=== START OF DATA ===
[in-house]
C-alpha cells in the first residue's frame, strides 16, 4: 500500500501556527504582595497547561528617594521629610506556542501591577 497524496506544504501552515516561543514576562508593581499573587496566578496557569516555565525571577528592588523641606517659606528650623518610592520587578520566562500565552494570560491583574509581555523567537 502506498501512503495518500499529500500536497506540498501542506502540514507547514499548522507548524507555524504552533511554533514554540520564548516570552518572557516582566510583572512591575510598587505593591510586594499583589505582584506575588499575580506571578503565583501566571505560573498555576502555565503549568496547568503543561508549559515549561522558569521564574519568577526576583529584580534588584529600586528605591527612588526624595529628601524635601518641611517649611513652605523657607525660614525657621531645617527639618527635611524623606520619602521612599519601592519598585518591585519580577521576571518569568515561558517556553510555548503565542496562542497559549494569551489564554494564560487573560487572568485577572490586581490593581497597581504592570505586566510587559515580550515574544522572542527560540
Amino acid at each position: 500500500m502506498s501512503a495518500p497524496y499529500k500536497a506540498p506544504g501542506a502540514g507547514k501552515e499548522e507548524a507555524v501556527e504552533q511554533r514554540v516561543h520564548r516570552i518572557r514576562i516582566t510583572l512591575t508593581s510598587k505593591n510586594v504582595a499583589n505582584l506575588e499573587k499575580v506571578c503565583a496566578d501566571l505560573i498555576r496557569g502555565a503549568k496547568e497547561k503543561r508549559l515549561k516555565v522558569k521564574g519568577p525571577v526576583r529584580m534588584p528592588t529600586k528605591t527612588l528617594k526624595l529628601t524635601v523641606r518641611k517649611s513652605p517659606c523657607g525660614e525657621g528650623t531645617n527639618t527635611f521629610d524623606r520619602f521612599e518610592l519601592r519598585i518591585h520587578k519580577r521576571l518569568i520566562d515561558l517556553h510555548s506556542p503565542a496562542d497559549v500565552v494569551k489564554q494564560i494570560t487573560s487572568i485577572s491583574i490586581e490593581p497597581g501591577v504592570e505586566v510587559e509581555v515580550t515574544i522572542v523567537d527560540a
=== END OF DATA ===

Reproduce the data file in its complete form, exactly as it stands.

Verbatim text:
[in-house]
C-alpha cells in the first residue's frame, strides 16, 4: 500500500501556527504582595497547561528617594521629610506556542501591577 497524496506544504501552515516561543514576562508593581499573587496566578496557569516555565525571577528592588523641606517659606528650623518610592520587578520566562500565552494570560491583574509581555523567537 502506498501512503495518500499529500500536497506540498501542506502540514507547514499548522507548524507555524504552533511554533514554540520564548516570552518572557516582566510583572512591575510598587505593591510586594499583589505582584506575588499575580506571578503565583501566571505560573498555576502555565503549568496547568503543561508549559515549561522558569521564574519568577526576583529584580534588584529600586528605591527612588526624595529628601524635601518641611517649611513652605523657607525660614525657621531645617527639618527635611524623606520619602521612599519601592519598585518591585519580577521576571518569568515561558517556553510555548503565542496562542497559549494569551489564554494564560487573560487572568485577572490586581490593581497597581504592570505586566510587559515580550515574544522572542527560540
Amino acid at each position: 500500500m502506498s501512503a495518500p497524496y499529500k500536497a506540498p506544504g501542506a502540514g507547514k501552515e499548522e507548524a507555524v501556527e504552533q511554533r514554540v516561543h520564548r516570552i518572557r514576562i516582566t510583572l512591575t508593581s510598587k505593591n510586594v504582595a499583589n505582584l506575588e499573587k499575580v506571578c503565583a496566578d501566571l505560573i498555576r496557569g502555565a503549568k496547568e497547561k503543561r508549559l515549561k516555565v522558569k521564574g519568577p525571577v526576583r529584580m534588584p528592588t529600586k528605591t527612588l528617594k526624595l529628601t524635601v523641606r518641611k517649611s513652605p517659606c523657607g525660614e525657621g528650623t531645617n527639618t527635611f521629610d524623606r520619602f521612599e518610592l519601592r519598585i518591585h520587578k519580577r521576571l518569568i520566562d515561558l517556553h510555548s506556542p503565542a496562542d497559549v500565552v494569551k489564554q494564560i494570560t487573560s487572568i485577572s491583574i490586581e490593581p497597581g501591577v504592570e505586566v510587559e509581555v515580550t515574544i522572542v523567537d527560540a